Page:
It is not disputed that the second respondent resigned as magistrate in the Ministry of Justice on 31 December 2001 and is currently in private practice.
 I am of the view that the second respondent ought to have been cited as a respondent in the review proceedings during the year 2004. In terms of the provisions of Rule 15(4) of the Labour Court it was obligatory to do so and in addition in his capacity as the chairperson of the district labour court he had a direct and substantial interest in any order which the review court might have made.
The question for consideration, in my view, is whether the application for joinder should succeed at this stage ?
The answer to this question is in turn dependant upon the consideration whether or not there was an unreasonable delay not only in instituting review proceedings but also subsequently in the prosecution of such review proceedings to its logical conclusion.
 In Kleynhans v Chairperson of the Council for the Municipality of Walvis Bay and Others 2011 (2) NR 437 Damaseb JP expressed himself on the question of unreasonable delay at 449 (paragraph 41) with reference to an unreported judgment Case No. A 29/2007 and delivered on 20 February 2009, as follows:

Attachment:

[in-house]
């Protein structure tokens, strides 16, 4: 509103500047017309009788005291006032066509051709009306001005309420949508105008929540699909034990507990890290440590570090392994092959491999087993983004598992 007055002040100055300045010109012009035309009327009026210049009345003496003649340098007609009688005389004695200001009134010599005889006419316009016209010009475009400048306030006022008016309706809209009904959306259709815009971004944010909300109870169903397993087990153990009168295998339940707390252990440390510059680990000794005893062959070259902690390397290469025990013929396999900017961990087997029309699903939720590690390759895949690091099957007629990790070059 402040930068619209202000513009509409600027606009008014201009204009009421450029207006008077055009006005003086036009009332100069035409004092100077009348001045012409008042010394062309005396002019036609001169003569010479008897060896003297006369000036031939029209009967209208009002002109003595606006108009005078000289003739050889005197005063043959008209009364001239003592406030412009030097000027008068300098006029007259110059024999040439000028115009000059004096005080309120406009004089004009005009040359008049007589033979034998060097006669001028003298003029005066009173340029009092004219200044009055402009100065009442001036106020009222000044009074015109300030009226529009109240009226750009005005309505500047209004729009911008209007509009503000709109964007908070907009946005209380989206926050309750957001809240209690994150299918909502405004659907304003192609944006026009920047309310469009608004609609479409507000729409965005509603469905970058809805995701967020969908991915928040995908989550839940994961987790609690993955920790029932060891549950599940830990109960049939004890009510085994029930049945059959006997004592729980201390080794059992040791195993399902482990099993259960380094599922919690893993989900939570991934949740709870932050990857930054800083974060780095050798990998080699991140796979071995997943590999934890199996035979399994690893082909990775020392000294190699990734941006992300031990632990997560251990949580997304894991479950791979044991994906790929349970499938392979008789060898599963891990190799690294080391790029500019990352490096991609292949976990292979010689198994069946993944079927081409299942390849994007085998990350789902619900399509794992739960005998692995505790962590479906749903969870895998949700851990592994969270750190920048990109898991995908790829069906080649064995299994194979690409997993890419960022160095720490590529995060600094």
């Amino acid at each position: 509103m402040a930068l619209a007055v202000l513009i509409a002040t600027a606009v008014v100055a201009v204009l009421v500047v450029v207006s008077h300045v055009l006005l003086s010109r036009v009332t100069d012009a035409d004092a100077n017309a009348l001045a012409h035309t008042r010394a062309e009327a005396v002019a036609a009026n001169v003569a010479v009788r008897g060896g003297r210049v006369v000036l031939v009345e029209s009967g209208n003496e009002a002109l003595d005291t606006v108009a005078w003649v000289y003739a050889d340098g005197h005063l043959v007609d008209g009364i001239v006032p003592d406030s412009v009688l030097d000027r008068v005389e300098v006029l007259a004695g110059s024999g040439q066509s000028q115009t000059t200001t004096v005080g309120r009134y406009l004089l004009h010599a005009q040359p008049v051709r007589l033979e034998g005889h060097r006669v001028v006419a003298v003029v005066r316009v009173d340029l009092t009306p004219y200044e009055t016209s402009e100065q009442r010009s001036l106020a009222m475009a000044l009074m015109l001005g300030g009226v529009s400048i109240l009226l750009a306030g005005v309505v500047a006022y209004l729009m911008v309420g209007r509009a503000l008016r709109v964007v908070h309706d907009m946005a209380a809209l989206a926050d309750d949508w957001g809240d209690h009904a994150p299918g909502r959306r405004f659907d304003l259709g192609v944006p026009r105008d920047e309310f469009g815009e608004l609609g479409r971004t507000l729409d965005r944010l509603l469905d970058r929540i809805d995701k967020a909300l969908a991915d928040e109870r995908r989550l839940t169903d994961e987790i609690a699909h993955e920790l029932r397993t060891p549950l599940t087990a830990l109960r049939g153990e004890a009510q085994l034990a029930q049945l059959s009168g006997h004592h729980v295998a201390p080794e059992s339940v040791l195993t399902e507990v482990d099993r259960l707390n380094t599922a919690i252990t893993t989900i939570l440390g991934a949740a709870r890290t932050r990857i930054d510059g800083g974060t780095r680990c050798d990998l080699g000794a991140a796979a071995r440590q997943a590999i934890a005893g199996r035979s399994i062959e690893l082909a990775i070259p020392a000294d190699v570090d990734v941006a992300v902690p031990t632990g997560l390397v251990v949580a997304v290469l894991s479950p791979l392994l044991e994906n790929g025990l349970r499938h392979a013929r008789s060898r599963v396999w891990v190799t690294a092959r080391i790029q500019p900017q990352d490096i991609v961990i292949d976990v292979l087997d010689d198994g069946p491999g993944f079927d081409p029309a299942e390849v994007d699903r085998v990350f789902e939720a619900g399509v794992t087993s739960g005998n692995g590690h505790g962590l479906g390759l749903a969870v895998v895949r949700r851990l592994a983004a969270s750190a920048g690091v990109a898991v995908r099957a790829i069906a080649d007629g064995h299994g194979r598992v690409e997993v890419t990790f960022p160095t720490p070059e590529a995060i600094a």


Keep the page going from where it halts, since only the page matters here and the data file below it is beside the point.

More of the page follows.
“In Ebson Keya v Chief of Defence Force and Three Others the court had occasion to revisit the authorities on unreasonable delay and to extract from them the legal principles applied by courts when the issue of unreasonable delay is raised in administrative law review cases. The following principles are discernable from the authorities examined:
(i) The review remedy is in the discretion of the court and it can be denied if there has been an unreasonable delay in seeking it: There is no prescribed time limit and each case will be determined on its facts. The discretion is necessary to ensure finality to administrative decisions, to avoid prejudice and promote the public interest in certainty. The first issue to consider is whether on the facts of the case the applicant’s inaction was unreasonable: That this is a question of law.
(ii) If the delay was unreasonable, the court has a discretion to condone it.
(iii) There must be some evidential basis for the exercise of the discretion. The court does not exercise the discretion on the basis of an abstract notion of equity and the need to do justice between the parties.
 I disagree that the issue to be considered by this Court should be limited to the question of joinder as submitted by Mr Boesak. Should this Court is spite of an inordinate delay for which there is no explanation at all, as in the present instance, reward a dilatory litigant by granting such a litigant the relief prayed for ? I think not.
 The application for the joinder (which is incidental to the review application) of the second respondent cannot in my view be considered in isolation in view of the particular circumstances of this case.